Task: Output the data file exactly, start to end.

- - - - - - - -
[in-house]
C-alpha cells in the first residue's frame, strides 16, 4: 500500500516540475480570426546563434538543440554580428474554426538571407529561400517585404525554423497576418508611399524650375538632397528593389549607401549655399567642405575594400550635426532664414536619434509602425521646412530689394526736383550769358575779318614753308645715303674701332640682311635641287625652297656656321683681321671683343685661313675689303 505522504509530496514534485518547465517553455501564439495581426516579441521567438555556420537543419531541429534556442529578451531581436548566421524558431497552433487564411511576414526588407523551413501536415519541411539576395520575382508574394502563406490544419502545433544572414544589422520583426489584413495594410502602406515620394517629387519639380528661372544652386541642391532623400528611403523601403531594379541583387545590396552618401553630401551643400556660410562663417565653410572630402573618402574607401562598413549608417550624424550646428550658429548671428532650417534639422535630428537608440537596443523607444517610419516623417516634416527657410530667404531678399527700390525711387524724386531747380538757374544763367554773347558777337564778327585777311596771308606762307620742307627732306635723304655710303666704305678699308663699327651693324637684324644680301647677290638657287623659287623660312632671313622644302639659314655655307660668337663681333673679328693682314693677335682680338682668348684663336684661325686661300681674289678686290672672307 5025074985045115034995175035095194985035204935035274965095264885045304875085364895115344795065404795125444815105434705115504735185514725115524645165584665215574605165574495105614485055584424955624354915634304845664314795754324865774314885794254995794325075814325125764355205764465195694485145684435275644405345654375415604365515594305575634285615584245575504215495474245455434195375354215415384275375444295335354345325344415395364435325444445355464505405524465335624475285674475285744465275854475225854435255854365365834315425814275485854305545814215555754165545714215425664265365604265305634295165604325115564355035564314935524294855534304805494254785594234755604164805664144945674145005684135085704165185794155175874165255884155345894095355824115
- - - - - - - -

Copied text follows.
[in-house]
C-alpha cells in the first residue's frame, strides 16, 4: 500500500516540475480570426546563434538543440554580428474554426538571407529561400517585404525554423497576418508611399524650375538632397528593389549607401549655399567642405575594400550635426532664414536619434509602425521646412530689394526736383550769358575779318614753308645715303674701332640682311635641287625652297656656321683681321671683343685661313675689303 505522504509530496514534485518547465517553455501564439495581426516579441521567438555556420537543419531541429534556442529578451531581436548566421524558431497552433487564411511576414526588407523551413501536415519541411539576395520575382508574394502563406490544419502545433544572414544589422520583426489584413495594410502602406515620394517629387519639380528661372544652386541642391532623400528611403523601403531594379541583387545590396552618401553630401551643400556660410562663417565653410572630402573618402574607401562598413549608417550624424550646428550658429548671428532650417534639422535630428537608440537596443523607444517610419516623417516634416527657410530667404531678399527700390525711387524724386531747380538757374544763367554773347558777337564778327585777311596771308606762307620742307627732306635723304655710303666704305678699308663699327651693324637684324644680301647677290638657287623659287623660312632671313622644302639659314655655307660668337663681333673679328693682314693677335682680338682668348684663336684661325686661300681674289678686290672672307 5025074985045115034995175035095194985035204935035274965095264885045304875085364895115344795065404795125444815105434705115504735185514725115524645165584665215574605165574495105614485055584424955624354915634304845664314795754324865774314885794254995794325075814325125764355205764465195694485145684435275644405345654375415604365515594305575634285615584245575504215495474245455434195375354215415384275375444295335354345325344415395364435325444445355464505405524465335624475285674475285744465275854475225854435255854365365834315425814275485854305545814215555754165545714215425664265365604265305634295165604325115564355035564314935524294855534304805494254785594234755604164805664144945674145005684135085704165185794155175874165255884155345894095355824115